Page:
بازده سهام و نوسانات پس از حملات 11 سپتامبر: شواهدی از 53 بازارسهام
|کد مقاله||سال انتشار||تعداد صفحات مقاله انگلیسی||ترجمه فارسی|
|12723||2008||20 صفحه PDF||سفارش دهید|
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Publisher : Elsevier - Science Direct (الزویر - ساینس دایرکت)
Journal : International Review of Financial Analysis, Volume 17, Issue 1, 2008, Pages 27–46
September 11 attacks matter, and why not? Given that globalization has integrated financial markets, the magnitudes of the effect of the September 11 attacks on global markets are expected to be pervasive. We used data from 53 equity markets to investigate the short term impact of the September 11 attacks on markets' returns and volatility. Our empirical findings indicate that the impact of the attacks resulted in significant increases in volatility across regions and over the study period. However, stock returns experienced significant negative returns in the short-run but recovered quickly afterwards. Nevertheless, we find that the impact of the attacks on financial markets varied across regions. The implication here is that the less integrated regions (e.g., Middle East and North Africa) are with the international economy, the less exposed they are to shocks.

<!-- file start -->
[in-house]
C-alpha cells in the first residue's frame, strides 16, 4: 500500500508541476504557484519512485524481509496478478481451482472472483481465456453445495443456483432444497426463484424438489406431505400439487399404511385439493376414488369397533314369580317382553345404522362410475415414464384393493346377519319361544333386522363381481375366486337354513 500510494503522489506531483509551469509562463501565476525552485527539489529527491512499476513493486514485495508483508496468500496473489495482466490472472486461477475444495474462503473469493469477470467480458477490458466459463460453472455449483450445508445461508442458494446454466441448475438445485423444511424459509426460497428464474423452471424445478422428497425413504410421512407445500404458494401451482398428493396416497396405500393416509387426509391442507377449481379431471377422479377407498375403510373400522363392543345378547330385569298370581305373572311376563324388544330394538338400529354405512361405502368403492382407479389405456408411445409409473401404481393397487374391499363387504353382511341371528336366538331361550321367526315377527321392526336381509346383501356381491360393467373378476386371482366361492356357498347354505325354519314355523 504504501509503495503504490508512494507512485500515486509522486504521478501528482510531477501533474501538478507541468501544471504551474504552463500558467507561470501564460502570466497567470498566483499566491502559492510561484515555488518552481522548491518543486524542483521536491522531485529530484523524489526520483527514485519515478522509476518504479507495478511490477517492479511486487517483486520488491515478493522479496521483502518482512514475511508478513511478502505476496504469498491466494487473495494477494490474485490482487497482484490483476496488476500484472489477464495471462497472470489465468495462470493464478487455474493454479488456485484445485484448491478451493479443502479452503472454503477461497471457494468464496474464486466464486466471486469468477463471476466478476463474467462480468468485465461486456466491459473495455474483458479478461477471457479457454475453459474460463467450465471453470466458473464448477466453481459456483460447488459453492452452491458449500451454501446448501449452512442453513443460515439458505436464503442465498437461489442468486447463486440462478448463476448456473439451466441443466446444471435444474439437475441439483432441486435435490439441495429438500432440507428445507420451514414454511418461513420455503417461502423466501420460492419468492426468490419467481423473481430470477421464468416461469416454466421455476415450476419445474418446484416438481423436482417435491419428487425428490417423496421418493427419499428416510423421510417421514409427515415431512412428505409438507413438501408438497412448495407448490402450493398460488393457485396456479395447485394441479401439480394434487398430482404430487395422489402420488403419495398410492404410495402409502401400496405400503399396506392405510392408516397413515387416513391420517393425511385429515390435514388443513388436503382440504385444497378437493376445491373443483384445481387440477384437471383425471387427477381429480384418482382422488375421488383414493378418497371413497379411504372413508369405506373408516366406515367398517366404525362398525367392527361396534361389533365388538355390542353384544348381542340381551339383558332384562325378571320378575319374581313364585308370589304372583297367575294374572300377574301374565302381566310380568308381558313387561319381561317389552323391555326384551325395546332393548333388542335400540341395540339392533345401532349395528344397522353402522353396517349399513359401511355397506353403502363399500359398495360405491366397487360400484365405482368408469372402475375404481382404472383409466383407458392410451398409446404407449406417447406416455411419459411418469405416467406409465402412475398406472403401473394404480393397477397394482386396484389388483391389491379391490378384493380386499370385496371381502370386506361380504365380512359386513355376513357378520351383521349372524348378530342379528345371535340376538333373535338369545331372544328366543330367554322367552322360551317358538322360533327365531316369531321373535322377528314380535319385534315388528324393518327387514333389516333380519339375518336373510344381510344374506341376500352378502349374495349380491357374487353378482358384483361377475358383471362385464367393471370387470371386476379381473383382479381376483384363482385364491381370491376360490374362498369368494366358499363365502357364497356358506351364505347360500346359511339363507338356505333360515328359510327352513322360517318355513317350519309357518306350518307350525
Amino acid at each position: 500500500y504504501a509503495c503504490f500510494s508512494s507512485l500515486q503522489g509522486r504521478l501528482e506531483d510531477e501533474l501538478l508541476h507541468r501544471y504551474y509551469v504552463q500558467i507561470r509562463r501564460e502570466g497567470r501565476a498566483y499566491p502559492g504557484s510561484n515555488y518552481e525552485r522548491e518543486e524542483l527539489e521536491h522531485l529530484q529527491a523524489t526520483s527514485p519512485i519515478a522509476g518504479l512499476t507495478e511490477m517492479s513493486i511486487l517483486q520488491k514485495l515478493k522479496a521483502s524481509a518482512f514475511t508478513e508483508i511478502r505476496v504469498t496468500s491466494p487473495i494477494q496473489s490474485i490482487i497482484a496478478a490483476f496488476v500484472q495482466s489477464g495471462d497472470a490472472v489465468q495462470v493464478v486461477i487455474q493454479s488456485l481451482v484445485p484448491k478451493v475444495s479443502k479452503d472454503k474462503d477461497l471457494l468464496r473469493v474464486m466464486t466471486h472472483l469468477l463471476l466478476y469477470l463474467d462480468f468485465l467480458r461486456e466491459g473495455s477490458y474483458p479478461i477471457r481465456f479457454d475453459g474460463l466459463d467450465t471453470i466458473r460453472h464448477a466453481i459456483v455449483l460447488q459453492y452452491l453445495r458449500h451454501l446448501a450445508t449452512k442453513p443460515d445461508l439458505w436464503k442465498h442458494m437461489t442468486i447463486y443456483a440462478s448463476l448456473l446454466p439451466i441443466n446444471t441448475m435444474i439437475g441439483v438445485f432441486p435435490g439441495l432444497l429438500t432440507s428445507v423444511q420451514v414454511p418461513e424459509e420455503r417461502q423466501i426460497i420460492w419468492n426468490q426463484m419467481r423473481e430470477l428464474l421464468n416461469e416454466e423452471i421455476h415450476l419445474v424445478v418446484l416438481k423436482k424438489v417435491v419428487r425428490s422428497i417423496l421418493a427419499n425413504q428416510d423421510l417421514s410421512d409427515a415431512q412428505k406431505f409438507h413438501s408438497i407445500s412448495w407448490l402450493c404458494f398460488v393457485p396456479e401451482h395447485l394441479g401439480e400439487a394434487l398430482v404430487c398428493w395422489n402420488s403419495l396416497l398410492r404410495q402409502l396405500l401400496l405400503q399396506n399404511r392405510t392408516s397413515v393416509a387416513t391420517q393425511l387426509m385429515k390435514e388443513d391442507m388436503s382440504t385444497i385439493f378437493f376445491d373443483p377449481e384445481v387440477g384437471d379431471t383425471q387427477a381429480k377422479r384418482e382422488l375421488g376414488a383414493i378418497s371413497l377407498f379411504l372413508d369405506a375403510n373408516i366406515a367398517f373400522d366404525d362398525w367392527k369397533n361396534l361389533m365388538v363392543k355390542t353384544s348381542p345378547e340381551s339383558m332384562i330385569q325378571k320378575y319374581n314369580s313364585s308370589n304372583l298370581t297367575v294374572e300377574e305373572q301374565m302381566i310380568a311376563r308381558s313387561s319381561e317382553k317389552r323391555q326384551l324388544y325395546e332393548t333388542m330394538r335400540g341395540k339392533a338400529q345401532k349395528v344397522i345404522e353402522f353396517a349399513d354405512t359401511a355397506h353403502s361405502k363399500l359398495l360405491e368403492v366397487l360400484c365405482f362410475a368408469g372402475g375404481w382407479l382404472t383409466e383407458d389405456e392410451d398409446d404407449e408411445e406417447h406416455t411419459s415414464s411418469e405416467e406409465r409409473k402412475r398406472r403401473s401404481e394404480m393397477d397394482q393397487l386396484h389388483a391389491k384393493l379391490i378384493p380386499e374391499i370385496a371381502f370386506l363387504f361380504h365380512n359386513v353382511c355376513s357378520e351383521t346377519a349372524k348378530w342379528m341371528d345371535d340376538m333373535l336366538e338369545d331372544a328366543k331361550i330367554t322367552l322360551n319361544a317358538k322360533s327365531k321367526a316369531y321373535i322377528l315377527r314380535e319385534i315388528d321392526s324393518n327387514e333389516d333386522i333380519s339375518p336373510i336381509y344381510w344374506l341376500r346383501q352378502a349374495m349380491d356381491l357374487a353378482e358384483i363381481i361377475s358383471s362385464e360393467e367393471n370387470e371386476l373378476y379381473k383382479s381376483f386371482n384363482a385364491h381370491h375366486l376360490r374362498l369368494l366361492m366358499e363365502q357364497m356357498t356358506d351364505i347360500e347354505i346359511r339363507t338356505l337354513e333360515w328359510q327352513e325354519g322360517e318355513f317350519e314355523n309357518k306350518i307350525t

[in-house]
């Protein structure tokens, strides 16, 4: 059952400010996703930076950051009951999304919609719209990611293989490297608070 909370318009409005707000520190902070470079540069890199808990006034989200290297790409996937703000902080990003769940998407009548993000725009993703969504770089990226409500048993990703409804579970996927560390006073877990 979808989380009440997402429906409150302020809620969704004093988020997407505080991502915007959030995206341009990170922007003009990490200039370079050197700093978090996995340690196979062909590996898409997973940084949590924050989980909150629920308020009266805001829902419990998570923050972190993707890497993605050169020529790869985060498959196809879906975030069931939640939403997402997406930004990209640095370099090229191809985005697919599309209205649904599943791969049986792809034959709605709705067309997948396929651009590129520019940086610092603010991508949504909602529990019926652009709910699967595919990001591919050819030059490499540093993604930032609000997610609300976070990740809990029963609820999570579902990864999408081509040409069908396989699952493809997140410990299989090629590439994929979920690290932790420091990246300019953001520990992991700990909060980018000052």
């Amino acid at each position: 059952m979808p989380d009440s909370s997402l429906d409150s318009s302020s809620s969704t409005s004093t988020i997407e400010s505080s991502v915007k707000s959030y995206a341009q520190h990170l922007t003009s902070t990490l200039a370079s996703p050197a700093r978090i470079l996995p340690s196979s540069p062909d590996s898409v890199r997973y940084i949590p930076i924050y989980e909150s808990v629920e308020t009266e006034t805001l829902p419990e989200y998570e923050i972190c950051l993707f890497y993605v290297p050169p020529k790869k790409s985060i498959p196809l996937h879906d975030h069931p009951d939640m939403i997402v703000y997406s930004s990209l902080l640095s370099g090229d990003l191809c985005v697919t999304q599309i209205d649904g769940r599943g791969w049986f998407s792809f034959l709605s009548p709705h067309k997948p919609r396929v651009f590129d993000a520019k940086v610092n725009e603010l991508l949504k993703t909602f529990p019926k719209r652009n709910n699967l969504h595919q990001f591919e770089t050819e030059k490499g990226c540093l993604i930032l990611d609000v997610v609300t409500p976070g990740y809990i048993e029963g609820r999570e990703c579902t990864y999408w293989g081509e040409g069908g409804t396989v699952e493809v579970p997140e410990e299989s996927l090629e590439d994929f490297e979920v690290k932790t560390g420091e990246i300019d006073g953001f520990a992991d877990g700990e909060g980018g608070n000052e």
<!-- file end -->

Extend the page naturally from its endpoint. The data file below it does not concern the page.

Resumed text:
It is well-documented that international capital markets react, in terms of returns and volatility, quickly and simultaneously to major events such as the crash of 1987 and the Asian crises in 1997. However, the timing and magnitude of changes in stock returns and volatility differ across markets around the world (Roll, 1988). Although the periods with high volatility and dramatic movements in stock returns are found to be associated with important events in each country rather than global events, the crash of 1987 proved to have a significant impact on several international markets (Aggarwal et al., 1999, Goodhart, 1988, King and Wadhwani, 1990 and Malliaris and Urrutia, 1992). It is, however, the September 11 attacks that are a new phenomenon, in which there is a need to understand their impact on the international stock market behavior. It is typical for previous studies on the impact of global events on international stock markets to deal with those events that arise from market forces, i.e., economic and trading factors (see for example, Arshanapalli and Doukas, 1993, Arshanapalli et al., 1995, Choudhry, 1996, Patel and Sarkar, 1998 and Yang et al., 2003). However, the September 11 attacks have a different characteristic. It is a new event that is related to terrorist activities but its impact is not limited to the political agenda. The attacks had significant economic repercussions not only in the US, but also across the world (see for example, Ito & Lee, 2004). The stock markets in the US and across the world reverberated in response to this unexpected event.1 We examine whether these terrorist attacks led to a significant change and shift in stock returns and volatility across different stock markets in the short-run, up to 6 months. The paper contributes to the existing literature on stock markets' behavior by providing additional evidence of the reaction of markets to unexpected events, such as September 11 attacks (see e.g., Schwert, 1990, for the crash of 1987 among others). In particular, the paper does not confine itself to developed or major emerging markets, but also extends to cover the usually ignored region, i.e., the Middle East and North Africa (MENA). Expanding the focus and targeting different regions allow us to better understand whether the impacts of these kinds of political or terrorist shocks are pervasive across regions or if their impact is limited only to integrated markets. Using daily stock indices from 53 countries and covering the period from March 10, 2001 to March 12 2002, we compare the behavior of stock markets in six different regions before and after the September 11 attacks to examine whether the impact of this event is pervasive across regions. The empirical findings indicate that only developed and European countries exhibit similar stock returns and volatility behavior before September 11. In contrast, the Middle East and North Africa (MENA), Latin America, and to less extent the transition economies and Asia, tend to have significantly different behavior compared with developed and European countries. In the period after September 11, the results, to some extent, corroborate our pre-September findings in terms of volatility. When we look at the behavior of stock returns, shortly after the attacks (at 5 and 10 days), it is confirmed that all regions, but not MENA, exhibit the same downturn and that no statistically significant differences exist. We also compare the returns (volatility) of each region in the periods before and after September 11. Our findings show a significant increase in volatility across regions that are consistent with the previous findings, in which volatility increases after shocks (Engle and Mustafa, 1992, Schwert, 1989 and Schwert, 1990). Stock returns, however, show a significant decline shortly after the attacks across regions except MENA, and a significant rebound over longer periods (3- and 6-month). The implication here is that the September 11 attacks have a minor effect on MENA compared with the rest of the world. However, we cannot confirm whether this implies significant differences between certain pairs of regions. We therefore delved further into this issue by calculating the changes in returns and volatility of each region and then compared the mean (median) changes of each pair of regions. The results indicate that it is still the MENA region that tends to be significantly different compared with other regions, in particular, developed and European markets, in terms of changes in stock returns. We could also confirm that volatility changes exhibit significant increases in developed and European markets, which implies that those markets are affected more by the September 11 attacks than are other regions. In summary, although it appears that the event has affected stock markets' behavior across regions, the degree of this impact is highly significant for developed, European, and to a lesser extent, Asian countries. On the other hand, the attacks left a modest impact on the transition economies and Latin America, while the impact on the MENA region is minimal. We could, then, argue that the response of international markets to events differs according to the degree of integration of each region with the international markets. The remainder of the paper is organized as follows: Section 2 provides the data set that we employ in this study. We discuss the methodology and the empirical models along with test statistics in Section 3. Section 4 reports the empirical findings and analysis, while Section 5 concludes the paper.